*What wisdom would you share with your younger self?
Seek stimulation, not approval. I would tell myself not to try to fit into other people’s perceptions of being a “good girl.” You may find yourself one day feeling like a shadow of your former self, and not knowing what you like or enjoy. It’s easy to confuse being comfortable with enjoyment. Joy is not the absence of pain. Being creative can be terrifying but exhilarating. Do your best to find pursuits that make you feel ignited and passionate. I would tell my younger self to make space for people to get to know the real me and to allow room for our differences. I have never been a fan of blame but, by avoiding constructs, such as the terms “always” and “never,”, especially in arguments, blame can be repurposed to identify a solution instead of inflicting shame.
*What is something that being a successful working mother taught you?
Many women, and especially mothers, are almost internally programmed to be selfless. As a mom, it is virtually reflexive to respond to your family’s struggles or suffering by shifting into care mode. You can find yourself doing everything for everybody else and it happens so naturally that you don’t even notice it happening. If you really unpack this though, you begin to understand why flight attendants advise passengers to put on their own oxygen masks before assisting young children. Self-care is not selfish, it’s everything for everybody else and it happens so naturally that you don’t even notice it happening. If necessary.
*What is something that you hope you taught your children about wellness and self-care?
One of the most important things I have learned from my own experiences, that I truly hope I have modeled for my own children; is how vital it is to have my self-esteem built on what I do, and not how I look. In raising children, I’ve learned that it is all about marketing. How you pitch things to them will be how they perceive those things, and this is particularly true in terms of developing healthy habits and body image.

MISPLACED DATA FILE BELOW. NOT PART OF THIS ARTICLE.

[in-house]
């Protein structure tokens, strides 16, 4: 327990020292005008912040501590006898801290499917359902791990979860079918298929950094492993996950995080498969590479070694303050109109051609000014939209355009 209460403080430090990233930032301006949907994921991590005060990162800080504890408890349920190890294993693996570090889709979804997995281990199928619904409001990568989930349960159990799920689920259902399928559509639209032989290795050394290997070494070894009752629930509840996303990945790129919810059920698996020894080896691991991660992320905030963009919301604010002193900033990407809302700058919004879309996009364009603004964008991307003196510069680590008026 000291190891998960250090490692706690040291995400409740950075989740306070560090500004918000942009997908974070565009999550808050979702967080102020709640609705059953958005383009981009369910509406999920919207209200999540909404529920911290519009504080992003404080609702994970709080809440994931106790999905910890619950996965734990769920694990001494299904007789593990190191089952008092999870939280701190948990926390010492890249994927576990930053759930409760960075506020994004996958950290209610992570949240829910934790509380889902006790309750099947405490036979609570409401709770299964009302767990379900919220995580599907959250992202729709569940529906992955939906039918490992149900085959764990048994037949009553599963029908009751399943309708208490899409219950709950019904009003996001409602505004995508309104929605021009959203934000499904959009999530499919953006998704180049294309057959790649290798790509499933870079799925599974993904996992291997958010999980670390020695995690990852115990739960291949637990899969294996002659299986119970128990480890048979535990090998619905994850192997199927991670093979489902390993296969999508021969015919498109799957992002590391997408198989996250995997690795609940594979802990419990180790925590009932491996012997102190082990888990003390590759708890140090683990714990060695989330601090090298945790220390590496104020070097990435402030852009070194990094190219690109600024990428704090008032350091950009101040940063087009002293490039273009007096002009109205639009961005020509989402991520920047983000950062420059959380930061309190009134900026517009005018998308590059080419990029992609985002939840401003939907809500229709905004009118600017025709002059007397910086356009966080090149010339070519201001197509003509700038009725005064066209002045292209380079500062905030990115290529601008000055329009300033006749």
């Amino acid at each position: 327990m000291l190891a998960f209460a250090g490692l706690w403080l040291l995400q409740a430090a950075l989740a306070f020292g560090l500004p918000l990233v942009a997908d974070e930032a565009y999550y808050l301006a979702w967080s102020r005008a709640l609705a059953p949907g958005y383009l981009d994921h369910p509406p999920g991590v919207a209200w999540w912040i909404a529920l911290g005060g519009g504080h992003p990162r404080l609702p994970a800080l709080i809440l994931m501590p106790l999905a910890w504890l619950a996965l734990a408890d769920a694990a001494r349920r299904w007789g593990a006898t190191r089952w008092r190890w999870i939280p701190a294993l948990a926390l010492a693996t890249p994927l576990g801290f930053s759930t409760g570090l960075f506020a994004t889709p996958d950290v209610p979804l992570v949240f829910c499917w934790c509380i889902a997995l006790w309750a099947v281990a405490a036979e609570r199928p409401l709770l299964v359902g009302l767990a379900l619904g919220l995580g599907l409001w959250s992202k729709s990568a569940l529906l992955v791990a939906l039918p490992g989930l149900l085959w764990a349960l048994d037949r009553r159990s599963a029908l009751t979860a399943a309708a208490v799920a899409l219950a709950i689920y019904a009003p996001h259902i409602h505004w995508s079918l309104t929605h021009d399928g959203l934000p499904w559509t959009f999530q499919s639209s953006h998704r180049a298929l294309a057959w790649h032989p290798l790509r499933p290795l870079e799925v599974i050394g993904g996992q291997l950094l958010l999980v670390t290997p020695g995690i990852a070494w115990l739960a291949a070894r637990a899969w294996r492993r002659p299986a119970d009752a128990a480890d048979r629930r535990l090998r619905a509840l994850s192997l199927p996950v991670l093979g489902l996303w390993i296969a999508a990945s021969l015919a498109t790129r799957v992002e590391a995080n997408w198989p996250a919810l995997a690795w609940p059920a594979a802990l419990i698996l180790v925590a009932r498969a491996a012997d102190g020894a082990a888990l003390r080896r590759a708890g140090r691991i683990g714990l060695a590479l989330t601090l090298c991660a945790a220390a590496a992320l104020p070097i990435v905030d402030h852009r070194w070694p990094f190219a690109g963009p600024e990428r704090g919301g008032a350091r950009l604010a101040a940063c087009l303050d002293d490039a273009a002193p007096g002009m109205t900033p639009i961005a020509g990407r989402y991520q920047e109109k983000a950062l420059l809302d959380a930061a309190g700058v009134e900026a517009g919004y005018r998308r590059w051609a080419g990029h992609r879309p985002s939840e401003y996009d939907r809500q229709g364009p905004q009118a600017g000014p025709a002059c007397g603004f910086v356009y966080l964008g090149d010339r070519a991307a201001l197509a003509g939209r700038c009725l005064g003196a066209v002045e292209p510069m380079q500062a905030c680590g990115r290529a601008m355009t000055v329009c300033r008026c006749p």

*How do you approach trying to make healthy meal choices?
Food has an extremely complex role in people’s lives, from variety to portion to frequency. I come from a large, Italian family and, like many cultures, food is served as love. Many times, a cannoli was the hug that I wanted and a pizza was the laugh that we shared. Historically, I think this originated from food being a scarcity, when sharing food with someone was an honor or something is done out of care though, thankfully for many of us, that is no longer the case. Food has become entwined with socialization, but I work hard to shift my mindset to take the emphasis off food and try to focus instead on health. I say “try” because the mental-gymnastics required to socialize without making poor food choices are Olympic-worthy. I’ve had to explain my ordering choices frequently, always remembering to frame it as a cool, fun way to eat, instead of a shame for not indulging.
Regardless of what nutritional approach you take, it is important to do things the right way, avoid shortcuts, and, most importantly, the right way for yourself. I found out by accident that I am extremely allergic to wheat. Gluten intolerance was something that impacted my life in so many negative ways over the years. I remember vomiting in school so often that my teachers thought I had anxiety issues! I suffered inflammation and terrible migraines. Once I became aware of what was causing my problems, I could find a healthy path forward, where food no longer made me not feel well.